Congratulations to Dr. Markus Horning and colleagues on recently finding out the North Pacific Research Board is planning to fund their Pacific sleeper shark study, starting this fall!
The ecological importance of sharks in polar and subpolar waters is poorly understood, yet shark populations are often impacted directly and indirectly through fishing activities. The Pacific sleeper shark is a large subpolar and deep-water apex marine predator, and evidence from our tagging work suggests they may be a key predator of juvenile Steller sea lions.
(Check out this video of a Pacific Sleeper shark from Conservation International Scientists from the University of Hawaii)
This new pilot project aims to capture immature Pacific sleeper sharks right here in Resurrection Bay. The team plans to bring up to five young sharks into the ASLC for short periods (one at a time) for select studies on their metabolic rates and basic biology, and will then release them again with telemetry tags to monitor their movements back in the Bay. According to the local fishermen we will be working with, we can catch small sharks (up to 2m total length) right here in Res Bay. If findings from recent studies on the closely related Greenland shark transfer to Pacific sleepers, these animals can reach an astonishing age of 200-300 years old! The two meter juvenile sharks we are hoping to catch might then be already 50 to 70 years old, but only be at the halfway point to sexual maturity. How crazy is that?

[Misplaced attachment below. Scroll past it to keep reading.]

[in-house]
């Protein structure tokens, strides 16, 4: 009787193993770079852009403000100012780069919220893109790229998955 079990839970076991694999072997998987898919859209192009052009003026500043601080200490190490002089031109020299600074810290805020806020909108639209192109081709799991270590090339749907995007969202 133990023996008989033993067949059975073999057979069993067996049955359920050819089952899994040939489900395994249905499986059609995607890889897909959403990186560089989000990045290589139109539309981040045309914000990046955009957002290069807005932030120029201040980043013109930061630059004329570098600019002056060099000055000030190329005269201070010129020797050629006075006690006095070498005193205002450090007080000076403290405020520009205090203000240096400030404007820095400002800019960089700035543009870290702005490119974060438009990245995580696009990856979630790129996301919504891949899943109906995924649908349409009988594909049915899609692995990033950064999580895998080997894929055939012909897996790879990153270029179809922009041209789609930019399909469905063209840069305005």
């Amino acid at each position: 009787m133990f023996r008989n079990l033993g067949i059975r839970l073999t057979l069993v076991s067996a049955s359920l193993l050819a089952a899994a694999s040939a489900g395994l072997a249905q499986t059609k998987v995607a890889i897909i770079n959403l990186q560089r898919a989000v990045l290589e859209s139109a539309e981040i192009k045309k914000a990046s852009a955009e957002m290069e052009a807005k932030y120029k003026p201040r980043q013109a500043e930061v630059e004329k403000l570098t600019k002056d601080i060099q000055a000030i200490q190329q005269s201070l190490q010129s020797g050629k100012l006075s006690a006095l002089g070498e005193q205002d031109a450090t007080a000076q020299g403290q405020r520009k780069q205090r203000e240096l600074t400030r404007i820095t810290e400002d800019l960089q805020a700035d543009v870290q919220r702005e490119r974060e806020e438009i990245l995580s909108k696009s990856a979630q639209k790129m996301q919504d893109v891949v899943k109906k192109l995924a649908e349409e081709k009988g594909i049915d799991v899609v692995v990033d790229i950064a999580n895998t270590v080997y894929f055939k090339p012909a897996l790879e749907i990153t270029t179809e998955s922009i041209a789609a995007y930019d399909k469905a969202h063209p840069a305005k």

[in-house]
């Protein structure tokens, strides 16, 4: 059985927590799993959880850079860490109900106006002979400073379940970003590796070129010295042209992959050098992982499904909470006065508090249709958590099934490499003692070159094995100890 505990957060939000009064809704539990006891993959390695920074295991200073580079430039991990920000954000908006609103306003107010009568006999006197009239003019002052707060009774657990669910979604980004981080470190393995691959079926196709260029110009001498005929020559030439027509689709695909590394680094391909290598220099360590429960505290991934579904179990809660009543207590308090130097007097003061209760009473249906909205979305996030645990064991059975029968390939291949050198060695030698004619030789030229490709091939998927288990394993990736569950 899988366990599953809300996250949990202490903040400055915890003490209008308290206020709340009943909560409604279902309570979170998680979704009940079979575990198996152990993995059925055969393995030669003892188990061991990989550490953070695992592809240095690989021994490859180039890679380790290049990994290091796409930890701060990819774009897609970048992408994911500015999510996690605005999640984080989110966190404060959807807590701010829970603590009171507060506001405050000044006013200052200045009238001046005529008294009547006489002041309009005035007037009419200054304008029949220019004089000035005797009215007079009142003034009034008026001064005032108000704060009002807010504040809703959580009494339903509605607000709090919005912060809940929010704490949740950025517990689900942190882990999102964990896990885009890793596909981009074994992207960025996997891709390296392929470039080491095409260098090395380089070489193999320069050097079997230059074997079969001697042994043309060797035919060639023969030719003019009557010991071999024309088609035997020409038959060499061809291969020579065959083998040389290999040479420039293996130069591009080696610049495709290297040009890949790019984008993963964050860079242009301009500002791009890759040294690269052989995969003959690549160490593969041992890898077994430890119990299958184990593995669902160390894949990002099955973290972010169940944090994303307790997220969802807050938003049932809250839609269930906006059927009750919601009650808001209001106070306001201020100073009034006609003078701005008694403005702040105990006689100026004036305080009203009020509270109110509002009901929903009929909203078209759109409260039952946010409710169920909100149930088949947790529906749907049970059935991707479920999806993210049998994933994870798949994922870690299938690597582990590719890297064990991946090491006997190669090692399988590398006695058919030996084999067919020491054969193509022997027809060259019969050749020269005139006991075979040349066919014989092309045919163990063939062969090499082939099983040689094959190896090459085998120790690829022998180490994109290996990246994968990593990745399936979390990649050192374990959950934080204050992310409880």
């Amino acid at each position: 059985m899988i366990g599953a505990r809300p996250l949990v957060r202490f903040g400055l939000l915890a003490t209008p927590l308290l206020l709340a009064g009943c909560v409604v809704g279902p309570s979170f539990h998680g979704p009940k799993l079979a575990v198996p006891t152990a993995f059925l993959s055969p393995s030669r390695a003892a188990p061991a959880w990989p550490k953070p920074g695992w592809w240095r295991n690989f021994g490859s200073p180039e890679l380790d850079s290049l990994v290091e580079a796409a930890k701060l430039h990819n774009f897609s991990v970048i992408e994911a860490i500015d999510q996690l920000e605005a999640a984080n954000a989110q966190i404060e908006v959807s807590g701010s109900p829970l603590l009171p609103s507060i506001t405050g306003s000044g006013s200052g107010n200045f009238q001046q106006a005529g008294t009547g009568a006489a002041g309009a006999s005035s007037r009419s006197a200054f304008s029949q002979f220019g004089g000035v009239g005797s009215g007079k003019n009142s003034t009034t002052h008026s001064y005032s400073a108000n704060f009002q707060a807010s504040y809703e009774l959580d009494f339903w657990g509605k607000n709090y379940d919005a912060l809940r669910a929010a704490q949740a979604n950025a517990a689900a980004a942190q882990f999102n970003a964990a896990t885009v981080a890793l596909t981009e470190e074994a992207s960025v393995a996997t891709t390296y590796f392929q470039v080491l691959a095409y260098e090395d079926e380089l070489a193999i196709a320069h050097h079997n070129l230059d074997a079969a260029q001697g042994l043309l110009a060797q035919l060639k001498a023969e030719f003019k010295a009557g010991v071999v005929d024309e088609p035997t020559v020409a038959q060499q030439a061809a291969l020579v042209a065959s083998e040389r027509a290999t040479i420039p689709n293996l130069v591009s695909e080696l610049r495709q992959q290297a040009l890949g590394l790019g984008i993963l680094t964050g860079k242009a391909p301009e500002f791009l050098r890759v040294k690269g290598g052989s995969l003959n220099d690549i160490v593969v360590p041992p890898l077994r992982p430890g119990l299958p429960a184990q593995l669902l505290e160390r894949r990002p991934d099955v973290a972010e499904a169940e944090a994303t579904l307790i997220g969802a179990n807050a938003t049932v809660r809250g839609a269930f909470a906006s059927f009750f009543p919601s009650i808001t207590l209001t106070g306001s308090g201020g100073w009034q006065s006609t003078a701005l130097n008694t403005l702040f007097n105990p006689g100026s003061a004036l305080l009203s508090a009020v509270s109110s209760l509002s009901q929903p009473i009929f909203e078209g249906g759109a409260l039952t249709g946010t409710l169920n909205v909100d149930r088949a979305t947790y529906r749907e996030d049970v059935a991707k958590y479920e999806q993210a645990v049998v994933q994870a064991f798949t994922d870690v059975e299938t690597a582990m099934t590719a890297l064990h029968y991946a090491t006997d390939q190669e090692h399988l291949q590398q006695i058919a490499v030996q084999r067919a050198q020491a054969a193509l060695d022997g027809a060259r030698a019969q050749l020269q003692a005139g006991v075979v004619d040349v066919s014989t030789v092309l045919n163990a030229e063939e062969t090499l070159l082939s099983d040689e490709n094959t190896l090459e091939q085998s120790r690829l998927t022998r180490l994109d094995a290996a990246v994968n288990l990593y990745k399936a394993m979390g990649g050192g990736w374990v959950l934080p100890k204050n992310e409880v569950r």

Stay tuned for more information on this exciting project as it gears up this fall!
In related news, the co-investigator on this project—Dr. Christopher Lowe at California State University at Long Beach—was recently highlighted on The Today Show for his work on Great White Sharks!
Check out this cool video for more information!
Written by: Dr. Amy Bishop
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